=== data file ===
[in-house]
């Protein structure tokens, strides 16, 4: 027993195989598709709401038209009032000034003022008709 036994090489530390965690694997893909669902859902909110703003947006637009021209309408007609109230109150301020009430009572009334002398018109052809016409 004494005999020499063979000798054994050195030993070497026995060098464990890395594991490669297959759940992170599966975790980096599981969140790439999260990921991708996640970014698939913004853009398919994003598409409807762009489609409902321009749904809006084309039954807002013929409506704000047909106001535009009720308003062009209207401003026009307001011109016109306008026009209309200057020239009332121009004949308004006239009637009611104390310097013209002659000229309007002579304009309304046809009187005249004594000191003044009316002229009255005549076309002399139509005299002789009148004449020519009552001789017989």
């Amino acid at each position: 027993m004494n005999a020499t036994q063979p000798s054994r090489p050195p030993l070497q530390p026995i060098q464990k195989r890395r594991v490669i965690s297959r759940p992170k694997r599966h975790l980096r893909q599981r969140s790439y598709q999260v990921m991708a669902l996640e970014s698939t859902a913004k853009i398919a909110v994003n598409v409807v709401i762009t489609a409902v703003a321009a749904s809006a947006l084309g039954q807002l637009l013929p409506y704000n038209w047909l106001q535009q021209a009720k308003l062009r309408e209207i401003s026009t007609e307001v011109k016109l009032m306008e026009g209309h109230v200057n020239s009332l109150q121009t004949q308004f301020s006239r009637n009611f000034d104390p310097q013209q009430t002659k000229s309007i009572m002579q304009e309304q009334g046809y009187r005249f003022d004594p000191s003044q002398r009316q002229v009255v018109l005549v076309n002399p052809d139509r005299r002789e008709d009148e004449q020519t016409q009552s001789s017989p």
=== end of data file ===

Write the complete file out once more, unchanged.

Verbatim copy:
[in-house]
């Protein structure tokens, strides 16, 4: 027993195989598709709401038209009032000034003022008709 036994090489530390965690694997893909669902859902909110703003947006637009021209309408007609109230109150301020009430009572009334002398018109052809016409 004494005999020499063979000798054994050195030993070497026995060098464990890395594991490669297959759940992170599966975790980096599981969140790439999260990921991708996640970014698939913004853009398919994003598409409807762009489609409902321009749904809006084309039954807002013929409506704000047909106001535009009720308003062009209207401003026009307001011109016109306008026009209309200057020239009332121009004949308004006239009637009611104390310097013209002659000229309007002579304009309304046809009187005249004594000191003044009316002229009255005549076309002399139509005299002789009148004449020519009552001789017989």
């Amino acid at each position: 027993m004494n005999a020499t036994q063979p000798s054994r090489p050195p030993l070497q530390p026995i060098q464990k195989r890395r594991v490669i965690s297959r759940p992170k694997r599966h975790l980096r893909q599981r969140s790439y598709q999260v990921m991708a669902l996640e970014s698939t859902a913004k853009i398919a909110v994003n598409v409807v709401i762009t489609a409902v703003a321009a749904s809006a947006l084309g039954q807002l637009l013929p409506y704000n038209w047909l106001q535009q021209a009720k308003l062009r309408e209207i401003s026009t007609e307001v011109k016109l009032m306008e026009g209309h109230v200057n020239s009332l109150q121009t004949q308004f301020s006239r009637n009611f000034d104390p310097q013209q009430t002659k000229s309007i009572m002579q304009e309304q009334g046809y009187r005249f003022d004594p000191s003044q002398r009316q002229v009255v018109l005549v076309n002399p052809d139509r005299r002789e008709d009148e004449q020519t016409q009552s001789s017989p």